Almost every night, our security radio was busy with reports of more farmers being attacked, forced to abandon their farms. Farmer’s and worker’s houses set on fire. Equipment and crops stolen. We had been subjected to increasing levels and frequency of intimidation ourselves, government vehicles driving around our farm, pegging plots for future illegal occupiers, coming to our security gate to threaten us with death if we did not leave. A good friend Chris, one farm away was forced to move. His brother had recently finished major improvements to his house on the farm, he was also forced to leave quickly with his wife and two small children.
Chris moved to his parents farm on our Northern boundary, like us under threat but still operating. A few days later, one of Chris’ workers reported that the few thugs guarding the gate to his house had gone away. Chris asked me to drive him back to get some of his personal stuff from his house. We took my truck and loaded as much as we could.
I asked him how he could remain calm, knowing that it was unlikely he would ever be able to come back to his house, or his farm again. I doubted if I would be able to remain calm. He reminded me that when the farm occupations started in other parts of the country three years before, we were unaffected. Life went on fairly normally for us, but we were very concerned about how we would survive what our fellow farmers were experiencing. Gradually the violence got closer to us, we lived with it. We were directly affected by increasing levels and frequency of intimidation, we lived with it.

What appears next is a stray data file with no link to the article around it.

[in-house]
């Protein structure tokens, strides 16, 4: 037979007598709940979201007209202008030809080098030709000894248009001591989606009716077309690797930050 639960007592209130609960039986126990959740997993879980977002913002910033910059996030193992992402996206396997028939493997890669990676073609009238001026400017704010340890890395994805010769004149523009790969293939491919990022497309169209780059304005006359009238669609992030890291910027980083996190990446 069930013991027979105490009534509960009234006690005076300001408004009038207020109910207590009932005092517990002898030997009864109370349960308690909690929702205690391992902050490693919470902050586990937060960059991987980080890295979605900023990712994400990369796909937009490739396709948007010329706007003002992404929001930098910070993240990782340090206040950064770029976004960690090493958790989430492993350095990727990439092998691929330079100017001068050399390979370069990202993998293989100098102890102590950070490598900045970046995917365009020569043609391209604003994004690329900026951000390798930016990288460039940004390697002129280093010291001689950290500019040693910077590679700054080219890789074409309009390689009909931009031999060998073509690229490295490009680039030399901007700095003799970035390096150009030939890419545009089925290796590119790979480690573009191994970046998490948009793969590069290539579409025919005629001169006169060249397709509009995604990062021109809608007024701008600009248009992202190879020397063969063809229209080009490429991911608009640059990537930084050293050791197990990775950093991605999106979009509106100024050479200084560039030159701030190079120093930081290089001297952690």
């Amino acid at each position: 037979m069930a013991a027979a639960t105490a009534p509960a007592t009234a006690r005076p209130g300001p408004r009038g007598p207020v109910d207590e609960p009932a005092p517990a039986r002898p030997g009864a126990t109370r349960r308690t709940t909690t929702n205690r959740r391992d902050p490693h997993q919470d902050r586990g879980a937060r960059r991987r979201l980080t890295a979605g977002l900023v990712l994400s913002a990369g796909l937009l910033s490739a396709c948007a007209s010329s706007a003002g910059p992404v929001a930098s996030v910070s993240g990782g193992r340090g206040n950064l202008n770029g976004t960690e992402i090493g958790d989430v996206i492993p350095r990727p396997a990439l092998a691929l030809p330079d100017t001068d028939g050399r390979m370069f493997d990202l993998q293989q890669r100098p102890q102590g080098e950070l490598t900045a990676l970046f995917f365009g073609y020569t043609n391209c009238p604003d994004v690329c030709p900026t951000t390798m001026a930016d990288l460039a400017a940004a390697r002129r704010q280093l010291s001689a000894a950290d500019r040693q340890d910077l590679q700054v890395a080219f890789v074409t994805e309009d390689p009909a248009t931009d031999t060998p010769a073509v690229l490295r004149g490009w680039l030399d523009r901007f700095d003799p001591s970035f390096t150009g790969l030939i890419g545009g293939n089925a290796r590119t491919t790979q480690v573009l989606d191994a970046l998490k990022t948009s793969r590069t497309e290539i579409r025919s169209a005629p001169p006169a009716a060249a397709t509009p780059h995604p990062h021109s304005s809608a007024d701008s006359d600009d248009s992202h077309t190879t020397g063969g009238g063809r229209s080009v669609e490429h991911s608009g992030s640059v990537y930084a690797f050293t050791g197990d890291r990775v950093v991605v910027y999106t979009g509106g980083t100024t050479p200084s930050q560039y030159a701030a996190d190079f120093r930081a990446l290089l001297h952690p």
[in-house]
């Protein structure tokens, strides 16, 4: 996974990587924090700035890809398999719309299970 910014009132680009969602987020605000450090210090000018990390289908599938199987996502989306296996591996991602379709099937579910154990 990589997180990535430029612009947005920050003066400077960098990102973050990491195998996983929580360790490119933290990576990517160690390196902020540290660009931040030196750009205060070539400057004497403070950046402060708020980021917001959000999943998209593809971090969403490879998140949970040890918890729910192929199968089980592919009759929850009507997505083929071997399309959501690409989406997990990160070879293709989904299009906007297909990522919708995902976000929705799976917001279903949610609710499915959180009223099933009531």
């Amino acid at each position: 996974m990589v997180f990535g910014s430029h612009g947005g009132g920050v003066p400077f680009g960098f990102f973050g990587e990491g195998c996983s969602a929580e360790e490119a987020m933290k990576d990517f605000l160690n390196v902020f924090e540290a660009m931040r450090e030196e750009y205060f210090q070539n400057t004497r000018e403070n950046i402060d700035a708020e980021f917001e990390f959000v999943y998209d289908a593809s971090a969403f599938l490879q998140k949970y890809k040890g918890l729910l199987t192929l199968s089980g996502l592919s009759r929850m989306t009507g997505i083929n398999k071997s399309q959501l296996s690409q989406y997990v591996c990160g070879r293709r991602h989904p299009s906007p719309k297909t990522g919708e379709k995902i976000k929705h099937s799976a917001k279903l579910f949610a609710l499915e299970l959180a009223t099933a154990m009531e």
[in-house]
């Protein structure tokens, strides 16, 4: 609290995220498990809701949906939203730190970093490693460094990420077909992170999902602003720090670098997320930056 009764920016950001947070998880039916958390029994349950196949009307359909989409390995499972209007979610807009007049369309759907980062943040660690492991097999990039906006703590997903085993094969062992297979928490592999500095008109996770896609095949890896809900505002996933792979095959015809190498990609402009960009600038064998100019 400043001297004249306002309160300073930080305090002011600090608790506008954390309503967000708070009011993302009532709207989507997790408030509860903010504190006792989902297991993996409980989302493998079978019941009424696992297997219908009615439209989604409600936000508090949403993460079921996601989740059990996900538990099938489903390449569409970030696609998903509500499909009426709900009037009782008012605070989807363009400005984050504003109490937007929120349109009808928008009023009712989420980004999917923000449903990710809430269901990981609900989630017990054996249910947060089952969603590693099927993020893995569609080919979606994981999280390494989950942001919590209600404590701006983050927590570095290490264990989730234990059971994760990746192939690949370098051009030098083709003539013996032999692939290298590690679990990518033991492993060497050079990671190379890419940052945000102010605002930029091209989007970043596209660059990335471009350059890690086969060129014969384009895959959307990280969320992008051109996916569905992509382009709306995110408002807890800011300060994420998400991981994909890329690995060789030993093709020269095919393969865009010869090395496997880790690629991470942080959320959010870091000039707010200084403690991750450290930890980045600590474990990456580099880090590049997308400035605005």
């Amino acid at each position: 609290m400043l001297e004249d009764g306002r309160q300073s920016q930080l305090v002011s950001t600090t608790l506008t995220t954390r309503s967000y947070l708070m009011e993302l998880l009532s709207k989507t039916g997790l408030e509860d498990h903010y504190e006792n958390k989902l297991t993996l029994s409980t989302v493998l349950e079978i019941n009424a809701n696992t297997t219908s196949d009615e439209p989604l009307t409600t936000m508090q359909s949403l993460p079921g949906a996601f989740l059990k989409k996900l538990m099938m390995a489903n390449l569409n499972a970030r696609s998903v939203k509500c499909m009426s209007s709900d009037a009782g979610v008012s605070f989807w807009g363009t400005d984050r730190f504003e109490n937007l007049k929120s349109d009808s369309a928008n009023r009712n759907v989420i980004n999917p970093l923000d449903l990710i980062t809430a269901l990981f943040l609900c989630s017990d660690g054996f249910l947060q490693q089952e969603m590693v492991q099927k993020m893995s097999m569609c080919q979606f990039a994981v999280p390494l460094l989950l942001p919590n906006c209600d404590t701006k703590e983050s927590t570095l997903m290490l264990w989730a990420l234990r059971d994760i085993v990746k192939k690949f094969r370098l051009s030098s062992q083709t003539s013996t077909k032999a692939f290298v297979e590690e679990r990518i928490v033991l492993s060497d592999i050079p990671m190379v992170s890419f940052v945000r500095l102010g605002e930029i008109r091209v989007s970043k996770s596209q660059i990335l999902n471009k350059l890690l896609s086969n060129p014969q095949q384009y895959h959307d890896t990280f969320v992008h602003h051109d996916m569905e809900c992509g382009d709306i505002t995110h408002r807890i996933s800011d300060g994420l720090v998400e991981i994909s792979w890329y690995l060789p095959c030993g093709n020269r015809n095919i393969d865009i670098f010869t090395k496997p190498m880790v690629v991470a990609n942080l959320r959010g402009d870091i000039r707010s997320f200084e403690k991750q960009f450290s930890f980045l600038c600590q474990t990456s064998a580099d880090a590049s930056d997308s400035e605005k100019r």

Then he said that just as he could handle it, so would I when my turn came as it surely would.
He was right. It did, more frighteningly than either he or I could have known, but I did handle it, I survived.
Most others of the thousands of farmers, their families and their workers, many of whom survived far worse experiences also survived, Very few cracked up.
The third lesson then is that we are much more resilient than we think.
Resilience is a strange value. Unlike, honesty, integrity, gratitude, for example which we can (and should) live by every day, resilience is hard to measure when life is normal. We never know how much we have until it is tested.
There is a fourth lesson mixed up in the last two. Fear.
My experience in the farm invasions, other scary periods in my life and observing many other people’s reaction to fear is that fear is always worse in the anticipation of the event or situation than the reality. Most of us are better equipped to handle the perceived danger or threat than we imagine. That is not to suggest we should take stupid risks. But to suggest that we can handle much more of what life offers us – good and bad – opportunities and setbacks, than we think.
photo courtesy of think4photop / freedigitalphotos.net